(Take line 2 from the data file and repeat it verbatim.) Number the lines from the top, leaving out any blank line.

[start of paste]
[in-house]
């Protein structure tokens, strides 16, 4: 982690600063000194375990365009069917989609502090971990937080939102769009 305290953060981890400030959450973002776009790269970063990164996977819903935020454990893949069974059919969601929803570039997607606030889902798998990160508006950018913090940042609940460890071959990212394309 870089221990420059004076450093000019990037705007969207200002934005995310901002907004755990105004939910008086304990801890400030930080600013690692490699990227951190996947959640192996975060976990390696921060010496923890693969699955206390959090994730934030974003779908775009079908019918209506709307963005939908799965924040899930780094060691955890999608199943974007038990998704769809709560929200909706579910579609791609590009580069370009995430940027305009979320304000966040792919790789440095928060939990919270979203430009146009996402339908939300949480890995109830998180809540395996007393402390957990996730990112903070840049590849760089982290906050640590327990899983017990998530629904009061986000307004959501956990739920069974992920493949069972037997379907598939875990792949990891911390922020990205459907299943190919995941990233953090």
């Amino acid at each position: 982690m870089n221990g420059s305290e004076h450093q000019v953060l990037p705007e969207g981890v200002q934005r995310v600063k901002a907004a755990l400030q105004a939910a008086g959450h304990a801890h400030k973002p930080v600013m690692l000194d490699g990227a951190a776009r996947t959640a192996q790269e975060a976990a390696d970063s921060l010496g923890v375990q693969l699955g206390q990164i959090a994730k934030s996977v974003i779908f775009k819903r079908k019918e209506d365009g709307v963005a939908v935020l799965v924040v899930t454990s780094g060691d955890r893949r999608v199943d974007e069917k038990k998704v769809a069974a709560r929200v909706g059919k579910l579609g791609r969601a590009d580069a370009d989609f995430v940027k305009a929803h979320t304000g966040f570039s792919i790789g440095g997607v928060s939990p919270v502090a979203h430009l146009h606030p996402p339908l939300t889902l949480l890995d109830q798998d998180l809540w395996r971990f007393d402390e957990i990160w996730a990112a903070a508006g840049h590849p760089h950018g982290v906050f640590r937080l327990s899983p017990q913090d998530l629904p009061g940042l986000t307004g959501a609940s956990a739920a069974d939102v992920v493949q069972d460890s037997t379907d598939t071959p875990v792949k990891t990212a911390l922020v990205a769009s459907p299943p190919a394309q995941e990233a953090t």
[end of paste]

């Protein structure tokens, strides 16, 4: 982690600063000194375990365009069917989609502090971990937080939102769009 305290953060981890400030959450973002776009790269970063990164996977819903935020454990893949069974059919969601929803570039997607606030889902798998990160508006950018913090940042609940460890071959990212394309 870089221990420059004076450093000019990037705007969207200002934005995310901002907004755990105004939910008086304990801890400030930080600013690692490699990227951190996947959640192996975060976990390696921060010496923890693969699955206390959090994730934030974003779908775009079908019918209506709307963005939908799965924040899930780094060691955890999608199943974007038990998704769809709560929200909706579910579609791609590009580069370009995430940027305009979320304000966040792919790789440095928060939990919270979203430009146009996402339908939300949480890995109830998180809540395996007393402390957990996730990112903070840049590849760089982290906050640590327990899983017990998530629904009061986000307004959501956990739920069974992920493949069972037997379907598939875990792949990891911390922020990205459907299943190919995941990233953090």